Top of the page
A lipase test measures the amount of this enzyme in a blood sample. High amounts of lipase may be found in the blood when the pancreas is damaged or when the tube leading from the pancreas (pancreatic duct) to the beginning of the small intestine is blocked.
A lipase test is done to:
Do not eat or drink anything except water for 8 to 12 hours before having a lipase test.
Talk to your doctor about any concerns you have regarding the need for the test, its risks, how it will be done, or what the results will mean. To help you understand the importance of this test, fill out the medical test information form .
The health professional taking a sample of your blood will:
The blood sample is taken from a vein in your arm. An elastic band is wrapped around your upper arm. It may feel tight. You may feel nothing at all from the needle, or you may feel a quick sting or pinch.
There is very little chance of a problem from having a blood sample taken from a vein.
A lipase test measures the amount of this enzyme in a blood sample. Results are normally available within 12 hours.
The normal values listed here—called a reference range—are just a guide. These ranges vary from lab to lab, and your lab may have a different range for what's normal. Your lab report should contain the range your lab uses. Also, your doctor will evaluate your results based on your health and other factors. This means that a value that falls outside the normal values listed here may still be normal for you or your lab.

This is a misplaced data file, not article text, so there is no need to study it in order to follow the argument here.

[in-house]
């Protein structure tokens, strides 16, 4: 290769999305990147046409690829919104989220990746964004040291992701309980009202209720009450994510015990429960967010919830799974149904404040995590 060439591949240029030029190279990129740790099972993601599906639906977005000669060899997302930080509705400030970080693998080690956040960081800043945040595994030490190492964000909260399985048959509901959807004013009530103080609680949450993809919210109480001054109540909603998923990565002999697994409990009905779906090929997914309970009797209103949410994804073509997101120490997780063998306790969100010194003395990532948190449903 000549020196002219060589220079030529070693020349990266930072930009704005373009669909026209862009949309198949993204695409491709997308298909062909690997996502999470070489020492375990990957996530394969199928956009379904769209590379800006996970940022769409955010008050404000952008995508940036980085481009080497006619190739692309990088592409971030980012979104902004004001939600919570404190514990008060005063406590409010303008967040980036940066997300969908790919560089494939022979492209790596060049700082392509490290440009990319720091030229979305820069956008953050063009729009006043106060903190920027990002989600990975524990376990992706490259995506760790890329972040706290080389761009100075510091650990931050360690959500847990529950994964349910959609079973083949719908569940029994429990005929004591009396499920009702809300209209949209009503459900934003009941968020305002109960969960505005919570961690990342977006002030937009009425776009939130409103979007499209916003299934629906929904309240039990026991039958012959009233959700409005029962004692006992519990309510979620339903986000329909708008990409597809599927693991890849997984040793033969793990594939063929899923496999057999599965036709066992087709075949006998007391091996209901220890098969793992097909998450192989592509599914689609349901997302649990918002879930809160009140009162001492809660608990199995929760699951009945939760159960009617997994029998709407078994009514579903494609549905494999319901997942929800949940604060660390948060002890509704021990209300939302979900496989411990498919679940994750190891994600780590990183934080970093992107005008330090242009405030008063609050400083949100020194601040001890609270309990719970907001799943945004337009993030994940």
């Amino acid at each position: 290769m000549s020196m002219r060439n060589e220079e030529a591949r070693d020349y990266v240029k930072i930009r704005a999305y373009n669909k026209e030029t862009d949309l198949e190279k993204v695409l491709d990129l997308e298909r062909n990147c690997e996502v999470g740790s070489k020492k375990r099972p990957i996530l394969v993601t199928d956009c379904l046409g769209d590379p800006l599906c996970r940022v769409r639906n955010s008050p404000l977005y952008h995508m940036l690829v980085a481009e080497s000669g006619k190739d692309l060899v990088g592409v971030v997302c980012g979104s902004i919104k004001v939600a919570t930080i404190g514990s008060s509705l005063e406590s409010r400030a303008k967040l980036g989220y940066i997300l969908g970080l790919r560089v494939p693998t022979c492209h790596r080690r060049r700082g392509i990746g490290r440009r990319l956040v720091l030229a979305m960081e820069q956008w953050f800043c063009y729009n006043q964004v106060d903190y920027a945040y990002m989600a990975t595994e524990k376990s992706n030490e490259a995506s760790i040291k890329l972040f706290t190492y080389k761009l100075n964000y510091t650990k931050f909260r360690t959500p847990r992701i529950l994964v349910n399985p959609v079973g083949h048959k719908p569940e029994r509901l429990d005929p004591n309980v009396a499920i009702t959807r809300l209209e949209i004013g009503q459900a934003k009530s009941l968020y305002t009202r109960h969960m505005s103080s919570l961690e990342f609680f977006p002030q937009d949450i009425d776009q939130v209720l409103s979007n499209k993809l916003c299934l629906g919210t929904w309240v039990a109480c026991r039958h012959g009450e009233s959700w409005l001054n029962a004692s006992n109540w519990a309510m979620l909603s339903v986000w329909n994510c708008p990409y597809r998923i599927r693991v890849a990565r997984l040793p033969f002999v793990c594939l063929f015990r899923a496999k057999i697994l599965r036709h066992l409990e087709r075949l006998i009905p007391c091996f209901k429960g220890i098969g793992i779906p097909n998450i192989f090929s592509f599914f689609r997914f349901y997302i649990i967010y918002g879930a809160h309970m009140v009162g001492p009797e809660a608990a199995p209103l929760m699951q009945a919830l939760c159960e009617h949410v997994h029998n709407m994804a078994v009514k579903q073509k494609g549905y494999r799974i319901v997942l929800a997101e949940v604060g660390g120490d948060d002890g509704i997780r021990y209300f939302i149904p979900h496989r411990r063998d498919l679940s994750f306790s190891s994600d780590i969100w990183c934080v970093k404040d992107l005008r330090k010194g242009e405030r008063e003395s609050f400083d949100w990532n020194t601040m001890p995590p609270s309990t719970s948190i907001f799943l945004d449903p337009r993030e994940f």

Adults age 60 and younger:
10–140 units per litre (U/L) or 0.17–2.3 microkatals/litre (mckat/L)
Adults older than age 60:
18–180 U/L or 0.30–3.0 mckat/L
A high lipase level may be caused by:
Reasons you may not be able to have the test or why the results may not be helpful include:
CitationsFischbach FT, Dunning MB III, eds. (2009). Manual of Laboratory and Diagnostic Tests, 8th ed. Philadelphia: Lippincott Williams and Wilkins.Other Works ConsultedChernecky CC, Berger BJ (2008). Laboratory Tests and Diagnostic Procedures, 5th ed. St. Louis: Saunders.Fischbach FT, Dunning MB III, eds. (2009). Manual of Laboratory and Diagnostic Tests, 8th ed. Philadelphia: Lippincott Williams and Wilkins.Pagana KD, Pagana TJ (2010). Mosby's Manual of Diagnostic and Laboratory Tests, 4th ed. St. Louis: Mosby Elsevier.
Current as of: December 9, 2019
Author: Healthwise StaffMedical Review: E. Gregory Thompson MD - Internal MedicineAnne C. Poinier MD - Internal MedicineAdam Husney MD - Family MedicineMartin J. Gabica MD - Family MedicineKathleen Romito MD - Family MedicineJerome B. Simon MD, FRCPC, FACP - Gastroenterology
Current as of: December 9, 2019
Author: Healthwise Staff
Medical Review:E. Gregory Thompson MD - Internal Medicine & Anne C. Poinier MD - Internal Medicine & Adam Husney MD - Family Medicine & Martin J. Gabica MD - Family Medicine & Kathleen Romito MD - Family Medicine & Jerome B. Simon MD, FRCPC, FACP - Gastroenterology
To learn more about Healthwise, visit Healthwise.org.
© 1995-2020 Healthwise, Incorporated. Healthwise, Healthwise for every health decision, and the Healthwise logo are trademarks of Healthwise, Incorporated.